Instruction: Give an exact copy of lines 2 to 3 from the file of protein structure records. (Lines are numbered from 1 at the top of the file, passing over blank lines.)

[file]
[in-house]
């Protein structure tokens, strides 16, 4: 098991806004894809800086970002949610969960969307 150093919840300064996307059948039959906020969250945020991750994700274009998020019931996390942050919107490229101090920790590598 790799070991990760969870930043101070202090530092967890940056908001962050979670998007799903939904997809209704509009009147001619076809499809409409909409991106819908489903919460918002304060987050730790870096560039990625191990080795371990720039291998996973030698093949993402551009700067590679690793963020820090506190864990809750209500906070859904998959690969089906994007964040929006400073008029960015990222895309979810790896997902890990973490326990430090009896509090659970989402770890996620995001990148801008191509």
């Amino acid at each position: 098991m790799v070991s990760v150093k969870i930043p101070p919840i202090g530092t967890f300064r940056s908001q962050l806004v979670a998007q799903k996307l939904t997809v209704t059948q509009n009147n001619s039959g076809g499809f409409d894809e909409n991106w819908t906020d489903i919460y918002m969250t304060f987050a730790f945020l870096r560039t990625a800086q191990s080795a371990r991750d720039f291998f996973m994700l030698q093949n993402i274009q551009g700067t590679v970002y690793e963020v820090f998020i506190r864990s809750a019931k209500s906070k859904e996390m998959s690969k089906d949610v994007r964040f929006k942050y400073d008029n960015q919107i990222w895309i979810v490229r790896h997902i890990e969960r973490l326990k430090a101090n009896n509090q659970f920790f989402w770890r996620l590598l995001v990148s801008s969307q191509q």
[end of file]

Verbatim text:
């Protein structure tokens, strides 16, 4: 098991806004894809800086970002949610969960969307 150093919840300064996307059948039959906020969250945020991750994700274009998020019931996390942050919107490229101090920790590598 790799070991990760969870930043101070202090530092967890940056908001962050979670998007799903939904997809209704509009009147001619076809499809409409909409991106819908489903919460918002304060987050730790870096560039990625191990080795371990720039291998996973030698093949993402551009700067590679690793963020820090506190864990809750209500906070859904998959690969089906994007964040929006400073008029960015990222895309979810790896997902890990973490326990430090009896509090659970989402770890996620995001990148801008191509």
């Amino acid at each position: 098991m790799v070991s990760v150093k969870i930043p101070p919840i202090g530092t967890f300064r940056s908001q962050l806004v979670a998007q799903k996307l939904t997809v209704t059948q509009n009147n001619s039959g076809g499809f409409d894809e909409n991106w819908t906020d489903i919460y918002m969250t304060f987050a730790f945020l870096r560039t990625a800086q191990s080795a371990r991750d720039f291998f996973m994700l030698q093949n993402i274009q551009g700067t590679v970002y690793e963020v820090f998020i506190r864990s809750a019931k209500s906070k859904e996390m998959s690969k089906d949610v994007r964040f929006k942050y400073d008029n960015q919107i990222w895309i979810v490229r790896h997902i890990e969960r973490l326990k430090a101090n009896n509090q659970f920790f989402w770890r996620l590598l995001v990148s801008s969307q191509q």